Intel Corp. reported a quarterly burst of March led by strong growth in its data-centric business, but doubts remain regarding the sustainability of the company's results as well as problems with chip production. of 10 nanometers.
"We think the consensus expected good results, but these were really impressive," wrote SunTrust analyst Robinson Humphrey, William Stein. Intel beat earnings and revenue expectations by a wide margin on Thursday afternoon and reported a 25% growth for its data-centric businesses, excluding McAfee. Revenue related to data accounted for almost half of Intel's revenue
total sales for the quarter, a record of the company. Stocks rose 0.3% on Friday's operations after losing most of their previous gains.
Stein raised his target price to $ 57 from $ 50 after the results, but stayed on the sidelines. "The sustainability of force and valuation keep us in suspense," Stein wrote.
See also: Intel beware: AMD is a different company only two years ago
Meanwhile, Thursday's results were enough to make Bernstein analyst Stacy Rasgon abandon his bearish stance about the actions of Intel. "The company's reversal in the spending perspective made the case a challenge," Rasgon wrote. "The recent and unexpected [data-center group] inflection has made it painful."
Rasgon had a somewhat more optimistic view of the future growth of the company. He considered Intel's forecast as a double-digit growth projection for the data center group during the second half of the year and a 15% to 20% growth for the entire year. "Since CFO Bob Swan does not like to take numbers he can not reach, we suspect that 2H visibility could be better than what they are allowing," he wrote. Rasgon improved market performance to below-performance market on Friday and raised its target price to $ 54 from $ 38.
Data-centric companies are perceived as crucial amid increased competition for companies inherited from Intel .
Another key area of concern for investors remains the company's discussion of the challenges associated with the production ramp of its 10-nanometer chip, which is said to drive improvements in both performance and efficiency. "The rate of improvement is slower than we anticipated," Chief Executive Brian Krzanich said in the company's earnings call. Accordingly, Krzanich said that "volume production" will now take place in 2019 instead of the second half of 2018.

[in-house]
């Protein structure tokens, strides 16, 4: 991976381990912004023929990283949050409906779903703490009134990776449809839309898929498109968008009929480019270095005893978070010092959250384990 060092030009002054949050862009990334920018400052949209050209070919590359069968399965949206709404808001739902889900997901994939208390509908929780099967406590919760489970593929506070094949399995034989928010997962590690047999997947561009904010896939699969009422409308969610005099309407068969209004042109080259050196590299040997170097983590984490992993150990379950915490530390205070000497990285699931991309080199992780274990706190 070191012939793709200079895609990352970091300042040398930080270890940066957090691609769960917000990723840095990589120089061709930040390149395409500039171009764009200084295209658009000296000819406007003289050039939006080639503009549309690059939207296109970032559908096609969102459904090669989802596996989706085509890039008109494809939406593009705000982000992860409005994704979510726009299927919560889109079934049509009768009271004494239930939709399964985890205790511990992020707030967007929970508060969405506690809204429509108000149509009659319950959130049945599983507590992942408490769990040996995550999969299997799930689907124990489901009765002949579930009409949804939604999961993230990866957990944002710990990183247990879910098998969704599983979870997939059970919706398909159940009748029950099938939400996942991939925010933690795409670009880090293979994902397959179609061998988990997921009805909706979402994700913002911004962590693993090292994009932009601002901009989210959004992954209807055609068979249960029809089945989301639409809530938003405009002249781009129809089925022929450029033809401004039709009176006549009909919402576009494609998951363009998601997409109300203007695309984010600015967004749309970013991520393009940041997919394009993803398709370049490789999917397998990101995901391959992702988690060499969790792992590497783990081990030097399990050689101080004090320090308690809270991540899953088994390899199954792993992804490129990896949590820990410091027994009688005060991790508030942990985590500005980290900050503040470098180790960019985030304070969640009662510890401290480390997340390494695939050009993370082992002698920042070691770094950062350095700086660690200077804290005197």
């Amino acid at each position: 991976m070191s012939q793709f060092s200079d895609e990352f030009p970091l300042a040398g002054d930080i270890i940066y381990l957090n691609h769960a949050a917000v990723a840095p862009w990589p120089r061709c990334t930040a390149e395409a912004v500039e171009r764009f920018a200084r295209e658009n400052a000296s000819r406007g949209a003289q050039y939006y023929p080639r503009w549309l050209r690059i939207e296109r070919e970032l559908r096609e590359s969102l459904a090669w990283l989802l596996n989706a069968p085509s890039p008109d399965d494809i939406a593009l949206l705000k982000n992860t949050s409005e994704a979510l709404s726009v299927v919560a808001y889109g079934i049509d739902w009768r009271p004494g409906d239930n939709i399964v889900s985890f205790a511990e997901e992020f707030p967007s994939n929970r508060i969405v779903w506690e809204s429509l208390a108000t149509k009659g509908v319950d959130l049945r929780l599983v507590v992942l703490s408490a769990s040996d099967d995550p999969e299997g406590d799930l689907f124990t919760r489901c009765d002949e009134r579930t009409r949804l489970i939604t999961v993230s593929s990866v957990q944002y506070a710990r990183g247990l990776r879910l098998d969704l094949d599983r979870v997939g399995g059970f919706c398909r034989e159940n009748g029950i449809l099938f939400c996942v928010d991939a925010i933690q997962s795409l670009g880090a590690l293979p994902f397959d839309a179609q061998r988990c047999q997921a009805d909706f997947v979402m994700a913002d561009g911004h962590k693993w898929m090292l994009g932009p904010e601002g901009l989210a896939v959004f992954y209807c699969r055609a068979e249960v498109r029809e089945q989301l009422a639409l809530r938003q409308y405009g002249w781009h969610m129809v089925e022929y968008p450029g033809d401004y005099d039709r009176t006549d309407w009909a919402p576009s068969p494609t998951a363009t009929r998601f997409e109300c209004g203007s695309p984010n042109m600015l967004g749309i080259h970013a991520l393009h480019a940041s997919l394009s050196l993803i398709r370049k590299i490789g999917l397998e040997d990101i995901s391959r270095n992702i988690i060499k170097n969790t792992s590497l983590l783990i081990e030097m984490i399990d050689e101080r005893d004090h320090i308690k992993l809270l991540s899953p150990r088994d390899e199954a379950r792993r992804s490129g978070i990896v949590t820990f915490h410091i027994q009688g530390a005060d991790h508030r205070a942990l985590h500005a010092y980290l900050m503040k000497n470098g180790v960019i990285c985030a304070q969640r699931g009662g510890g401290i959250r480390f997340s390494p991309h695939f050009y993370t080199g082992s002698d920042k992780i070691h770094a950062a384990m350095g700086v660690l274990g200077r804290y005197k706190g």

This announcement "clearly shows that the benefits of Moore's Law are increasingly difficult to achieve" said Stifel analyst Kevin Cassidy wrote on Friday. It qualifies the pending stock but raised its target price to $ 57 from $ 53.
Problems with the 10-nanometer production also pauses RBC Capital Markets analyst Amit Daryanani. "Taking into account recent results and execution, we are becoming more and more constructive in the stock," wrote Daryanani, who rates the stock in the sector's performance and increased its target to $ 58 from $ 54. , we are looking for more test points in terms of performance improvement of 10 nanometers and better visibility in [data-center group] in 2H: 18. "
Do not miss: the engine for the growth of Amazon's profits has nothing to do with e-commerce
UBS analyst Timothy Arcuri, however, is not too worried: "Manufacturing problems in progress with 10 nanometers should definitely be solved, but this is an old narrative (the equipment companies have changes not seen in Intel's plan for many quarters) and Intel's move to 7 nanometers (once [extreme ultraviolet lithography]) is a big leap in the scale that will pay future dividends especially for computationally intensive artificial intelligence applications. " Arcuri has a buy rating of the shares and a goal of $ 70.
Wall Street sentiment towards Intel is quite positive. Of the 40 analysts surveyed by FactSet that cover the shares, 26 have purchase ratings, 12 have retention ratings, and two have sales ratings. Its average price target is $ 59.89, approximately 10% above current levels.
Intel shares have risen 43% in the last 12 months, while the S & P 500
SPX, + 0.06%
has gained 12% and the Dow Jones industrial average
of which Intel is a component, has risen 16%.